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It was bound to happen. I had already been in New York City for a couple of weeks and planned to spend the rest of the summer working the streets. As a street photographer, Times Square is a natural draw. So, Times Square is where I began and that’s where it happened. First, a flash of light, then, a snippet of a safari jacket. At once, I knew this would be the day I met Bruce Gilden.
Bruce Gilden is the stuff of legend for street photographers all over the globe. A full member and vice president of Magnum Photos – the storied international collective of photographers – Gilden is one of the most prolific street photographers at work today. It was in the 80’s that he began seriously working the streets of New York City and quickly developed his signature style. Gilden is known for up close, black and white photographs punctuated by off-camera flash. His subjects: unique and startled looking strangers which Gilden refers to as “characters”.
So, what did I learn from this chance meeting with a great photographer? A lot. I’ve summed up the twenty minute sidewalk master class in four major tips:
Great photographers care about great photographs, not cameras. This was an important aha moment for me. I’ve never had GAS (gear acquisition syndrome) too badly, but there have been a few late nights reading B&H.com. Right away, I noticed Gilden’s very old and very used Leica M6. Now, here is a man that could have any camera he wants (and certainly a new one) and what does he use? The same camera he’s been using for decades but why? Because he knows the camera inside and out. He knows how it’s going to react in every situation. Despite this I had to smile, it was not only tapped up, I think it may well have been tapped together! I asked him about it. He replied that a camera is just a tool. He gestured toward my Ricoh GR IV and told me that my camera was just as capable as his. It’s the guy (or gal) behind the lens my friend. He admired my camera a bit more and well, I was ticked pink as the saying goes. Here’s Bruce Gilden admiring my little Ricoh. I’ve not wasted time lusting over gear since.
Just do it! I watched Gilden work. He’s not scared of anything. Imagine getting into a stranger’s face (mere inches away) and firing a flash. He does that, over and over again. The most interesting part? No one seems to care. Gilden even thanks people afterward more often than not. So much for the old saying about never making eye contact. He not only looks at people, he speaks to them. This was crucial for me to witness firsthand. I’ve been up close and personal with my camera ever since. In fact, the image below (Jackie Who?) was taken moments after my meeting with Bruce.
It may not be my best shot ever, but it’s an important photograph for me. It was the beginning of my own style, it was the picture which brought me out of my shell and allowed me to get close to people. I get so close now that people can smell my camera. Whatever you do, don’t shoot the streets though a long lens. The photos will lack a background story and are ultimately boring. Get a 28mm and get close, really close. Hey, if someone does say something to you just use this line: “Do you know that guy Gilden? He’s even worse!” I told Bruce about this quote and he laughed and said he’d be sure to use it himself the next time he got cornered.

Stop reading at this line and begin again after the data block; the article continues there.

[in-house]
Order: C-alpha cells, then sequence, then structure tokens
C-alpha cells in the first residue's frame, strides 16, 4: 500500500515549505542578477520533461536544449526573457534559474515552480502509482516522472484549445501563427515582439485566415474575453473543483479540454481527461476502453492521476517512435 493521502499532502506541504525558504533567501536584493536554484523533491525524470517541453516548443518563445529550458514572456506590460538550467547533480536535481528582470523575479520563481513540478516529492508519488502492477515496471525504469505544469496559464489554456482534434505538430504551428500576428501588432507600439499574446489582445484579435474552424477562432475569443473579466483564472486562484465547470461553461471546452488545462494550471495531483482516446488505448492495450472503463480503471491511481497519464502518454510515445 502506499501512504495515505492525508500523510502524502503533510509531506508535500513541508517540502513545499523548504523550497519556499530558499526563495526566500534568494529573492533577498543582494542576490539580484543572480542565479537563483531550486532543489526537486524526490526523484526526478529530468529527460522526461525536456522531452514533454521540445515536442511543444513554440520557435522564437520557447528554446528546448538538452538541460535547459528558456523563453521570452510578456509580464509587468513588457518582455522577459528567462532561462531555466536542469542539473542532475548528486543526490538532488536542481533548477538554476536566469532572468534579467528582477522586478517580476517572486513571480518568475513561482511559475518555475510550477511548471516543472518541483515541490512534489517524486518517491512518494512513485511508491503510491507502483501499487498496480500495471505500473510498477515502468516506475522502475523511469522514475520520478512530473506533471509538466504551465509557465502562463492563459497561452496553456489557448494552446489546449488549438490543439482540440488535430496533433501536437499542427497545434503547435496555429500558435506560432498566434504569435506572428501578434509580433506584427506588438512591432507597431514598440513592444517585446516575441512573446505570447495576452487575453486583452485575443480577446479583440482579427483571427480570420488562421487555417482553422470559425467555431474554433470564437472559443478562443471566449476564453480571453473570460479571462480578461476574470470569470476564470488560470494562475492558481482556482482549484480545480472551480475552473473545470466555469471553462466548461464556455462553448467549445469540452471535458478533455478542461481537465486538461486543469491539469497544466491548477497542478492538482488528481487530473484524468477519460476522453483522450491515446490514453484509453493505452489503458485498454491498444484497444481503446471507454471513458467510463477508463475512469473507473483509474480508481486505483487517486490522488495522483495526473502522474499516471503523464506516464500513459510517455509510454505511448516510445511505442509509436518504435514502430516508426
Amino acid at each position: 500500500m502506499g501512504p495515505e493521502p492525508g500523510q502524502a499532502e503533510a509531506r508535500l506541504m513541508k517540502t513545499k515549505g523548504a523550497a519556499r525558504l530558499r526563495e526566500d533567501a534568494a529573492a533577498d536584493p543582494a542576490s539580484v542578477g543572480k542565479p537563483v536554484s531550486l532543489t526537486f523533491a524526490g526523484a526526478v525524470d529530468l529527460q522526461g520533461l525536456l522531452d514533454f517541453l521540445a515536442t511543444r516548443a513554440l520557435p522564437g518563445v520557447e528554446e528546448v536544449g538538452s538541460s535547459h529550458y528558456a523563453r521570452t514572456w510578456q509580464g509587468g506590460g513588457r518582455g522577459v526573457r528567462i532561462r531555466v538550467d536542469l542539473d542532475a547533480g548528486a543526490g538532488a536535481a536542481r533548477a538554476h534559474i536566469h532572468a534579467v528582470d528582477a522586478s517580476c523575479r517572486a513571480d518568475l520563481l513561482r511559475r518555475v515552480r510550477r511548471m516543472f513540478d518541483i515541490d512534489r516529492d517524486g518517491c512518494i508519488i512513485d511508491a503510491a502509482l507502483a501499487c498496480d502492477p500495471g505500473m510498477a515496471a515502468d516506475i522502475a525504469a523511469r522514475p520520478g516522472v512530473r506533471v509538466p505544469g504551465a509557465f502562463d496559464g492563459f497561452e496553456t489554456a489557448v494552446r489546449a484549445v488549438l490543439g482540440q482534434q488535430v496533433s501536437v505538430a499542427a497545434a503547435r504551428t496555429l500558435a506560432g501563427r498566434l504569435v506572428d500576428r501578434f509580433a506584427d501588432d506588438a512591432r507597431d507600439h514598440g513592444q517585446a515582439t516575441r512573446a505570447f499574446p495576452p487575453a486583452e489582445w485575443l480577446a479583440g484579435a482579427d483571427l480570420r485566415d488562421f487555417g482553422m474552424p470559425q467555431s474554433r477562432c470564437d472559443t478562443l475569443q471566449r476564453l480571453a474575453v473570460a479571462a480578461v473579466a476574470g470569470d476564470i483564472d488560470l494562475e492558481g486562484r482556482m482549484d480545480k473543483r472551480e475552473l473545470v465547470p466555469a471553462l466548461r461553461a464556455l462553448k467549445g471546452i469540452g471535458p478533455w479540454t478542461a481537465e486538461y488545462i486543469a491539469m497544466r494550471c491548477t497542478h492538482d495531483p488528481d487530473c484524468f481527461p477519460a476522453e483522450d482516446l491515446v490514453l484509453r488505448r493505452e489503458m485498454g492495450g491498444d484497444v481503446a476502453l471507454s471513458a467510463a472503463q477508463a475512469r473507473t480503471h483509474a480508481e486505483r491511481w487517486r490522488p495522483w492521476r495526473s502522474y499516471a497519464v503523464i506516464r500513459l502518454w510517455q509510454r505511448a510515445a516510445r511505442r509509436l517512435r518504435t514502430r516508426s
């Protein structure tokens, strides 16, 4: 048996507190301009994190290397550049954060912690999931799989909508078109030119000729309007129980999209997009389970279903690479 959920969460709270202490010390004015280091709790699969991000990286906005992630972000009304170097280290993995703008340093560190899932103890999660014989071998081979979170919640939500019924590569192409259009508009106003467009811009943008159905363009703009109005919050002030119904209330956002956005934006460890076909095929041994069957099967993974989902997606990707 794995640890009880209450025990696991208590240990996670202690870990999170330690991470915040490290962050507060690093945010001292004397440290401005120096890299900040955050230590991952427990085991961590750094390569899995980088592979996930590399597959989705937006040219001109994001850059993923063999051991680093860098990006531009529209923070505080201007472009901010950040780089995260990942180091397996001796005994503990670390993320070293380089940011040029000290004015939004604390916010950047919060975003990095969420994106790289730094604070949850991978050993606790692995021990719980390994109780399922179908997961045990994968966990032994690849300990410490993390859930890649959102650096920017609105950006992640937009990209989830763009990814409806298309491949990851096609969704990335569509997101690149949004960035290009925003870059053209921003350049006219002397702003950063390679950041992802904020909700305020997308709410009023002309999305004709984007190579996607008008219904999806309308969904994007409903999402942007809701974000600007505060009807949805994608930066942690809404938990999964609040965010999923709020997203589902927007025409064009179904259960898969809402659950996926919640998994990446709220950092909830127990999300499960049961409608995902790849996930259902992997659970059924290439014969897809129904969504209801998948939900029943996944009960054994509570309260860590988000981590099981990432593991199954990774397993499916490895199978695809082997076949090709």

Edit before you shoot! Many people don’t seem to be able to edit at all from what I see on Flickr. However, editing before you shoot is even more rare. Until I met Bruce I was trigger happy too. Hey, what the heck it’s digital right? No harm done, so I thought. But watching Bruce work revealed something to me. He doesn’t just shoot. He thinks about what he’s going to shoot, he ‘sees’ it and then decides whether or not to pull the trigger. So what difference does this make you ask. Well, it helps remove the clutter of mediocre shots from your life. Instead of buying five hard drives a year, now you can do with two! I know this sounds trivial and it is hard to explain well in writing. Just trust me on this one. Learn to see as your camera does and edit your shots ‘before’ taking them. If you shoot black and white, learn to see in black and white (as Bruce does) I promise you’ll see the quality of your photography improve. Uploading ten great shots at the end of the day will be a heck of a lot more satisfying than trying to find ten great shots in a hundred. You won’t look back.
Use a flash when you don’t need one. So who the heck uses a flash outdoors in bright sunlight? Bruce does. It adds effortless drama to the photograph, especially in black and white. You get some background defocus too. Overall it just adds a layer of ‘wow’ to your street photos with little effort. Of course, there is some learning curve here but give it a go and see what happens. All of my photographs were kind of flat and muted until I learned this trick from watching Bruce work. Now I hardly shoot without the flash. I went from a no flash guy to a flash guy overnight. Mind you, using flash will blow your cover. Sometimes you can get away with photographing someone when there’s no flash and they don’t even notice but chances are this won’t happen if you fire a flash. So, increased risk, increased gain.
My meeting with Bruce Gilden was but twenty minutes. In some ways it seemed like twenty seconds, in others like twenty days. Either way, I took away enough knowledge, tips, tricks and inspiration to last a career. Meeting Bruce Gilden was not only fun, it was ‘fundamental’ to my life and work as a photographer.
Michael Ernest Sweet is an award-winning educator, writer and street photographer. A recipient of both a Prime Minister’s Award and the Queen’s Medal, Michael divides his time between Montreal and New York City. More of his photography can be viewed at MichaelSweetPhotography.com. All images in this article are (c) Michael Ernest Sweet.